Self-monitoring and self-management can improve quality of anticoagulant therapy

Clinical question: 
Compared with standard monitoring, how effective are selfmonitoring and self-management of oral anticoagulant therapy?
Bottom line: 
Compared with standard monitoring by a physician, self-monitoring and/or self-management can improve the quality of oral anticoagulant therapy. Self-management alone halved thromboembolic events and mortality rates, with no effect on major bleeds. Self-monitoring alone halved the number of major haemorrhages, but did not significantly reduce the rate of thrombotic events or all-cause mortality.
Caveat: 
Self-monitoring or self-management was not feasible for up to half of the patients requiring anticoagulant therapy. Reasons included patient refusal, exclusion by their GP, and inability to complete training.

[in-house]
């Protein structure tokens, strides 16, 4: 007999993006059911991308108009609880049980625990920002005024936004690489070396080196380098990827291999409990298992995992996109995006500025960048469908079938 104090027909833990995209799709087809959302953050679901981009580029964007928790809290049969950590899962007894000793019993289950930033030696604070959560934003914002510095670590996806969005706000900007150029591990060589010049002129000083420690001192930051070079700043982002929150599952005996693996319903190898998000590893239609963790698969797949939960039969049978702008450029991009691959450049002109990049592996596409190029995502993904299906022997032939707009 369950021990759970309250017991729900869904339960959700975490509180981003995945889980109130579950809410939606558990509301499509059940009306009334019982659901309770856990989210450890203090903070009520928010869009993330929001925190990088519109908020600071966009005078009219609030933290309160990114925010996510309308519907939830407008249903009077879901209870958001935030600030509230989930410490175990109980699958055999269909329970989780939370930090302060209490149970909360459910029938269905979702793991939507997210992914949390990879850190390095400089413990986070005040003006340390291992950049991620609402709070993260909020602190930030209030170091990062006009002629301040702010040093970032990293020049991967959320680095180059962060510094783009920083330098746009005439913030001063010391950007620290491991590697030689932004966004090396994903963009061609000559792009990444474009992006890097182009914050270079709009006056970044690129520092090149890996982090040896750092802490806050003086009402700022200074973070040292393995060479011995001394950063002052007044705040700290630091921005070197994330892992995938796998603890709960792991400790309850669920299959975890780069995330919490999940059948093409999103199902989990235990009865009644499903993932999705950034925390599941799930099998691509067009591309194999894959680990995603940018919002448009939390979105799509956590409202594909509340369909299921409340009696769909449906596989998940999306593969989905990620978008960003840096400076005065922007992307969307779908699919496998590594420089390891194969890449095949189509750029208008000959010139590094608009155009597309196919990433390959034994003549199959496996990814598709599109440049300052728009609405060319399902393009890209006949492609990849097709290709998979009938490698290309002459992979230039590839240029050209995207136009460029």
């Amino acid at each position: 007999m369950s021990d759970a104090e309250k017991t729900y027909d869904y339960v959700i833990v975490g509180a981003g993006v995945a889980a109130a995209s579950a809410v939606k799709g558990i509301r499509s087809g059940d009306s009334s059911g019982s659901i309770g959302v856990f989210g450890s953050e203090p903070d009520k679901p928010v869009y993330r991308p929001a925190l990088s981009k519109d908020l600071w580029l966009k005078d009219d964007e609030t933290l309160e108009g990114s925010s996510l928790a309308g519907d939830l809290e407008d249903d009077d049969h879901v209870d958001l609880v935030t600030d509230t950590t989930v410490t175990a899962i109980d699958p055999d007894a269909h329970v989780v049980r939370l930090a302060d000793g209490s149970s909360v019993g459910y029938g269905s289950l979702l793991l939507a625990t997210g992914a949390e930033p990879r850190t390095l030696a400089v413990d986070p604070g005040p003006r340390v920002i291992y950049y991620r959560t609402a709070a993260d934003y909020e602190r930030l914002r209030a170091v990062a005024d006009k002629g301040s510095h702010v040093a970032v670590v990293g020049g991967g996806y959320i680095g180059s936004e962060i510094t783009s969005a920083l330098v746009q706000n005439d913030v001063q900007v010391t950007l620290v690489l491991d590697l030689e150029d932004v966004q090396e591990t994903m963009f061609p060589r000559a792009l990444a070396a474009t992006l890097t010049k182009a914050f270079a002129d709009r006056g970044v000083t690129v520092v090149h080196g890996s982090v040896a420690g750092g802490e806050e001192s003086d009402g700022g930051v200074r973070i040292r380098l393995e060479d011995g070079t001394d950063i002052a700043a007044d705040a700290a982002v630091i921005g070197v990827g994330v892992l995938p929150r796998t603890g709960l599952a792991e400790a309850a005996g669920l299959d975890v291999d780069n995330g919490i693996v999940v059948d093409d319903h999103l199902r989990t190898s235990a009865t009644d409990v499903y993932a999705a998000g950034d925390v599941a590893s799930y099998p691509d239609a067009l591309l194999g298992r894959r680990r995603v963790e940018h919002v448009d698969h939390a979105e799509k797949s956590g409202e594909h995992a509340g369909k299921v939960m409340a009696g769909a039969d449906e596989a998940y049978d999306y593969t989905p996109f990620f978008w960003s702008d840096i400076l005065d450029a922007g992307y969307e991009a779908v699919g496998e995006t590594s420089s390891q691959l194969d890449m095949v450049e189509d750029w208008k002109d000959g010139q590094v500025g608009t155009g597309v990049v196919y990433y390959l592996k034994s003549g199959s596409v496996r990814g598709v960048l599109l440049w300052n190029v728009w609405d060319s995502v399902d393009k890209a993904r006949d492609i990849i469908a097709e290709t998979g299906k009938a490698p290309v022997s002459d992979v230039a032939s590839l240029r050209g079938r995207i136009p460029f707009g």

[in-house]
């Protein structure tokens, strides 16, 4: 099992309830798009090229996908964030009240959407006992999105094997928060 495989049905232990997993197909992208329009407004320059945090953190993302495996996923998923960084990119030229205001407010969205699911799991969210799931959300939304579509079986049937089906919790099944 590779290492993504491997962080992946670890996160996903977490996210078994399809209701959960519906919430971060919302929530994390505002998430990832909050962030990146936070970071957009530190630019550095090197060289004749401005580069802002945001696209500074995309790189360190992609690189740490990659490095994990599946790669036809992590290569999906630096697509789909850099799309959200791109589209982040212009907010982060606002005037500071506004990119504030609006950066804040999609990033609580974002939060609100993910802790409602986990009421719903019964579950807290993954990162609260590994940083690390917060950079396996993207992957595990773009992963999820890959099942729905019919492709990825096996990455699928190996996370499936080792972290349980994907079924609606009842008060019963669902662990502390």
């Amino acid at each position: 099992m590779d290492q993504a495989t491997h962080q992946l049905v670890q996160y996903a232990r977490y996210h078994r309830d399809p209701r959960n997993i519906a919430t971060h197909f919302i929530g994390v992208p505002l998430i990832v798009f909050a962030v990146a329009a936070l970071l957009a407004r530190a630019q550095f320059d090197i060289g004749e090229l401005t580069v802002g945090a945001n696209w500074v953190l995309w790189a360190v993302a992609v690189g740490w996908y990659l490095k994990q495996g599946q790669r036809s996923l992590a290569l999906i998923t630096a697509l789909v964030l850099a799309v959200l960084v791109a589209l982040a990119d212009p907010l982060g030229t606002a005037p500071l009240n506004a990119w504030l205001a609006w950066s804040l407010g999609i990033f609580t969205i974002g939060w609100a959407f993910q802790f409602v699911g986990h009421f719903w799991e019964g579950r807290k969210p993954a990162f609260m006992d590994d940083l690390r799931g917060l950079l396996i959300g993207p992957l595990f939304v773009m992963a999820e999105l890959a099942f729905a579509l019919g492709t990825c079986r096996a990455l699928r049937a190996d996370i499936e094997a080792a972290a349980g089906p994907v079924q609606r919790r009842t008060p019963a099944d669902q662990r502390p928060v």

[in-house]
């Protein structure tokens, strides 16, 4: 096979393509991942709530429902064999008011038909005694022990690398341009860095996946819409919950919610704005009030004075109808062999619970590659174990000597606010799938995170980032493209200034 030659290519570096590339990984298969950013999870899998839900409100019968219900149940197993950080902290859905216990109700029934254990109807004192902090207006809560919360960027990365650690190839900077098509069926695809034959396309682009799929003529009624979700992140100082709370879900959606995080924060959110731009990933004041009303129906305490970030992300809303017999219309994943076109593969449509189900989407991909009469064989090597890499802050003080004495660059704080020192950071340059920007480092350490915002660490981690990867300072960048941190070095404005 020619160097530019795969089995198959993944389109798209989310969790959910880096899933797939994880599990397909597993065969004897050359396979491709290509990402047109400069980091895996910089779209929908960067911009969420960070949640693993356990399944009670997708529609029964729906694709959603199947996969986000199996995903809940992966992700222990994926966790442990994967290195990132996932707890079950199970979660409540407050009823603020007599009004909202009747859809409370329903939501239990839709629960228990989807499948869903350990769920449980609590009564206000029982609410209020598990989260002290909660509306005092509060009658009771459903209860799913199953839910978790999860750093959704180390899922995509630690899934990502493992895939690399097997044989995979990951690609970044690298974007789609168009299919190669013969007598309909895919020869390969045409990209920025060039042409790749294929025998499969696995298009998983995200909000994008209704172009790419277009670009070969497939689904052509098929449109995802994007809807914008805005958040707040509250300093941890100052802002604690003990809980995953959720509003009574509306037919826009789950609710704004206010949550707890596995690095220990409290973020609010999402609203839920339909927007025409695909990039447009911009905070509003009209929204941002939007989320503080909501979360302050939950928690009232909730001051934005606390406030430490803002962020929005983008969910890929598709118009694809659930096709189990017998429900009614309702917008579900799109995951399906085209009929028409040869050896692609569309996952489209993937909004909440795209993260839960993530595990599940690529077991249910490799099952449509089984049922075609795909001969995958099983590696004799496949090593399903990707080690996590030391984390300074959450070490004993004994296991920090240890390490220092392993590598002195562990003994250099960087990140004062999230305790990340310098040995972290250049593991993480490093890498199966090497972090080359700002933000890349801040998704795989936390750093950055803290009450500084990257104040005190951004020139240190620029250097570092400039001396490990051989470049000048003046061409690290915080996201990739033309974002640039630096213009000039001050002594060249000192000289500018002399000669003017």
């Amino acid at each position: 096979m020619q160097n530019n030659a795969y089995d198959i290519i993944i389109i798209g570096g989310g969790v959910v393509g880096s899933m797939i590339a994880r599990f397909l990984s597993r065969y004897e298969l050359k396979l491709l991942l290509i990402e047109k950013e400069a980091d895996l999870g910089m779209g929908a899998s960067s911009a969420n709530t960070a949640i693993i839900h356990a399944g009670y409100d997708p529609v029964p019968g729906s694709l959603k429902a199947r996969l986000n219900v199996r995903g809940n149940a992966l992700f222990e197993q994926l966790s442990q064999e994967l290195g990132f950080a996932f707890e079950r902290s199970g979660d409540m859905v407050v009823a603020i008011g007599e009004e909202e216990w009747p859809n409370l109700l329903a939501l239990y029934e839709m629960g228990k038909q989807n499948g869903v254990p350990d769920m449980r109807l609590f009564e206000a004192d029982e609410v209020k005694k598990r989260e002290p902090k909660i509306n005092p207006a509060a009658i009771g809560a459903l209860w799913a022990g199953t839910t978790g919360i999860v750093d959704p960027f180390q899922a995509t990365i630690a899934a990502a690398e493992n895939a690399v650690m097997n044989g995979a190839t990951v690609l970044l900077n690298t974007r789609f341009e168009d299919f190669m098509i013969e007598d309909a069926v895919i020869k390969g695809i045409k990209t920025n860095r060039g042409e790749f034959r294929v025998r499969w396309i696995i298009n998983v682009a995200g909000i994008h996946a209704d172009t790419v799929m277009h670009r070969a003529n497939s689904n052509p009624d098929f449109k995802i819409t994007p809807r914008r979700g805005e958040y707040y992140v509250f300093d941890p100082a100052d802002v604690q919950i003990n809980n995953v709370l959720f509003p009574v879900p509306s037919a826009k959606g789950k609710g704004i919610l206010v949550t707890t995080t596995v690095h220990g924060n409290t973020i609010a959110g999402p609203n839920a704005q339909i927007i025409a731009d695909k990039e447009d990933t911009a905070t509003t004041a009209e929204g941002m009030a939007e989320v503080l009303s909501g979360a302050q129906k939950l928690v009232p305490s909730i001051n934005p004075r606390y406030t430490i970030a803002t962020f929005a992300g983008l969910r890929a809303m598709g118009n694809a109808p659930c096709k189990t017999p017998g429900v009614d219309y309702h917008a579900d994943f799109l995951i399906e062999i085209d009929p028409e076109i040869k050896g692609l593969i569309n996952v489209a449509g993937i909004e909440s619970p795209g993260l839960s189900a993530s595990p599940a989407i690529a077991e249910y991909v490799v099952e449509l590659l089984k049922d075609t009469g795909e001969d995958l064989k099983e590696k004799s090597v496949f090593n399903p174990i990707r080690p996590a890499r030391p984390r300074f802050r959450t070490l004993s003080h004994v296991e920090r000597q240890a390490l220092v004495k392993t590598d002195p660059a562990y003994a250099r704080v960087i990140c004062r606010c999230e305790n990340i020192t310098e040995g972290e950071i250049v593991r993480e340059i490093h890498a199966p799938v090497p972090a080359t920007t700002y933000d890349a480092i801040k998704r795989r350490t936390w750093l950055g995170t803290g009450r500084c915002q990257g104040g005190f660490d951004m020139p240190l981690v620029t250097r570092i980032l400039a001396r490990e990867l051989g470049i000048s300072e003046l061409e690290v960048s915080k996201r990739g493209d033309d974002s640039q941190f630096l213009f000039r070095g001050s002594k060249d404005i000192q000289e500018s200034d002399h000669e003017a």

Context: 
The introduction of portable monitors (point-of-care devices) for the management of patients on oral anticoagulation therapy allows self-testing by the patient at home. Patients who self-test can either adjust their medication according to a predetermined dose-INR schedule (self-management) or they can call a clinic to be told the appropriate dose adjustment (self-monitoring).
Review CD#: 
CD003839
PEARLS No: 
270
Date: 
June, 2010
Authored by: 
Brian R McAvoy